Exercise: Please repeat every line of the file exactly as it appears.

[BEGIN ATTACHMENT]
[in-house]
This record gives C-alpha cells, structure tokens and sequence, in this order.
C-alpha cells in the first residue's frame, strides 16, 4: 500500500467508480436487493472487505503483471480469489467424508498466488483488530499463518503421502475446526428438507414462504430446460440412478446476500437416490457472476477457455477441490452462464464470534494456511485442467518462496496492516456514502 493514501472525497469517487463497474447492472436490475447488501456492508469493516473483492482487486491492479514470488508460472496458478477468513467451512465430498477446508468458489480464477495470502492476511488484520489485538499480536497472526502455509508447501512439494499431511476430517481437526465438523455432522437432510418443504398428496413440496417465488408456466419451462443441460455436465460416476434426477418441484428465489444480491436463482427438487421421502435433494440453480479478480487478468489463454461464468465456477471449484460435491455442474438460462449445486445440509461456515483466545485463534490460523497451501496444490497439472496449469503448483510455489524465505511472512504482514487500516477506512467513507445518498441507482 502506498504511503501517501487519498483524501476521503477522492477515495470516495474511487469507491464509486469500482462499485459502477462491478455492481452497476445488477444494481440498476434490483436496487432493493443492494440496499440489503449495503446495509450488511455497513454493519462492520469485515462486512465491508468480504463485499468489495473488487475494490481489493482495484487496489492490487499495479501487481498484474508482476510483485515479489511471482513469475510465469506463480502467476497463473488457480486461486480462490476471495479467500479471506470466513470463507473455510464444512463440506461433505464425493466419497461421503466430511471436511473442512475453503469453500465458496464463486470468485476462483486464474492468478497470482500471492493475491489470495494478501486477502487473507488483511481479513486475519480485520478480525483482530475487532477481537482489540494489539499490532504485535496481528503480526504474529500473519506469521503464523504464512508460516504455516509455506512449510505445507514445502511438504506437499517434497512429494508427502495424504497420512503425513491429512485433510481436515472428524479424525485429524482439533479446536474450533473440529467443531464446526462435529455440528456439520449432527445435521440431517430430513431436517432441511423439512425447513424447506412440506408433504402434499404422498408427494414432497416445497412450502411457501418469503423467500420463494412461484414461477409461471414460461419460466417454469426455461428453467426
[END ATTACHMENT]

[in-house]
This record gives C-alpha cells, structure tokens and sequence, in this order.
C-alpha cells in the first residue's frame, strides 16, 4: 500500500467508480436487493472487505503483471480469489467424508498466488483488530499463518503421502475446526428438507414462504430446460440412478446476500437416490457472476477457455477441490452462464464470534494456511485442467518462496496492516456514502 493514501472525497469517487463497474447492472436490475447488501456492508469493516473483492482487486491492479514470488508460472496458478477468513467451512465430498477446508468458489480464477495470502492476511488484520489485538499480536497472526502455509508447501512439494499431511476430517481437526465438523455432522437432510418443504398428496413440496417465488408456466419451462443441460455436465460416476434426477418441484428465489444480491436463482427438487421421502435433494440453480479478480487478468489463454461464468465456477471449484460435491455442474438460462449445486445440509461456515483466545485463534490460523497451501496444490497439472496449469503448483510455489524465505511472512504482514487500516477506512467513507445518498441507482 502506498504511503501517501487519498483524501476521503477522492477515495470516495474511487469507491464509486469500482462499485459502477462491478455492481452497476445488477444494481440498476434490483436496487432493493443492494440496499440489503449495503446495509450488511455497513454493519462492520469485515462486512465491508468480504463485499468489495473488487475494490481489493482495484487496489492490487499495479501487481498484474508482476510483485515479489511471482513469475510465469506463480502467476497463473488457480486461486480462490476471495479467500479471506470466513470463507473455510464444512463440506461433505464425493466419497461421503466430511471436511473442512475453503469453500465458496464463486470468485476462483486464474492468478497470482500471492493475491489470495494478501486477502487473507488483511481479513486475519480485520478480525483482530475487532477481537482489540494489539499490532504485535496481528503480526504474529500473519506469521503464523504464512508460516504455516509455506512449510505445507514445502511438504506437499517434497512429494508427502495424504497420512503425513491429512485433510481436515472428524479424525485429524482439533479446536474450533473440529467443531464446526462435529455440528456439520449432527445435521440431517430430513431436517432441511423439512425447513424447506412440506408433504402434499404422498408427494414432497416445497412450502411457501418469503423467500420463494412461484414461477409461471414460461419460466417454469426455461428453467426